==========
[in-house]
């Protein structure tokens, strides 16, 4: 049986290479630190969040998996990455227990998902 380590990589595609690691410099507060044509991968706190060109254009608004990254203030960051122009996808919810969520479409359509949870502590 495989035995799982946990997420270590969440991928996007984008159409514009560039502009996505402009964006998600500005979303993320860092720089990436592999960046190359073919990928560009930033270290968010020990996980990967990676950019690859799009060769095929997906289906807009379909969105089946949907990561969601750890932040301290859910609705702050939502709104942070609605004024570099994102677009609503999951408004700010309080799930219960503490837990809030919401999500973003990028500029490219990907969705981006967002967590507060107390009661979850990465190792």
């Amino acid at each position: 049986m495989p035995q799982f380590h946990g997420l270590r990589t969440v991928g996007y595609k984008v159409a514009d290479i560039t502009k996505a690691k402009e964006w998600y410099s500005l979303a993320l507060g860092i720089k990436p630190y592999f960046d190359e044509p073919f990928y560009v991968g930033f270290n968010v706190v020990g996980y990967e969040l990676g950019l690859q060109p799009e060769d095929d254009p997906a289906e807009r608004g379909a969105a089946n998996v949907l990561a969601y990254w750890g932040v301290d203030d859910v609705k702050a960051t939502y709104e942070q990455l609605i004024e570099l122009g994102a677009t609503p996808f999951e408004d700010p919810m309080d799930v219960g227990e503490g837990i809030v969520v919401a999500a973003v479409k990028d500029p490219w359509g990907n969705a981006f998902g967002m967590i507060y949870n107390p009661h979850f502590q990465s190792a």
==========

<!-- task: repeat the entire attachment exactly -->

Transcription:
[in-house]
């Protein structure tokens, strides 16, 4: 049986290479630190969040998996990455227990998902 380590990589595609690691410099507060044509991968706190060109254009608004990254203030960051122009996808919810969520479409359509949870502590 495989035995799982946990997420270590969440991928996007984008159409514009560039502009996505402009964006998600500005979303993320860092720089990436592999960046190359073919990928560009930033270290968010020990996980990967990676950019690859799009060769095929997906289906807009379909969105089946949907990561969601750890932040301290859910609705702050939502709104942070609605004024570099994102677009609503999951408004700010309080799930219960503490837990809030919401999500973003990028500029490219990907969705981006967002967590507060107390009661979850990465190792």
């Amino acid at each position: 049986m495989p035995q799982f380590h946990g997420l270590r990589t969440v991928g996007y595609k984008v159409a514009d290479i560039t502009k996505a690691k402009e964006w998600y410099s500005l979303a993320l507060g860092i720089k990436p630190y592999f960046d190359e044509p073919f990928y560009v991968g930033f270290n968010v706190v020990g996980y990967e969040l990676g950019l690859q060109p799009e060769d095929d254009p997906a289906e807009r608004g379909a969105a089946n998996v949907l990561a969601y990254w750890g932040v301290d203030d859910v609705k702050a960051t939502y709104e942070q990455l609605i004024e570099l122009g994102a677009t609503p996808f999951e408004d700010p919810m309080d799930v219960g227990e503490g837990i809030v969520v919401a999500a973003v479409k990028d500029p490219w359509g990907n969705a981006f998902g967002m967590i507060y949870n107390p009661h979850f502590q990465s190792a």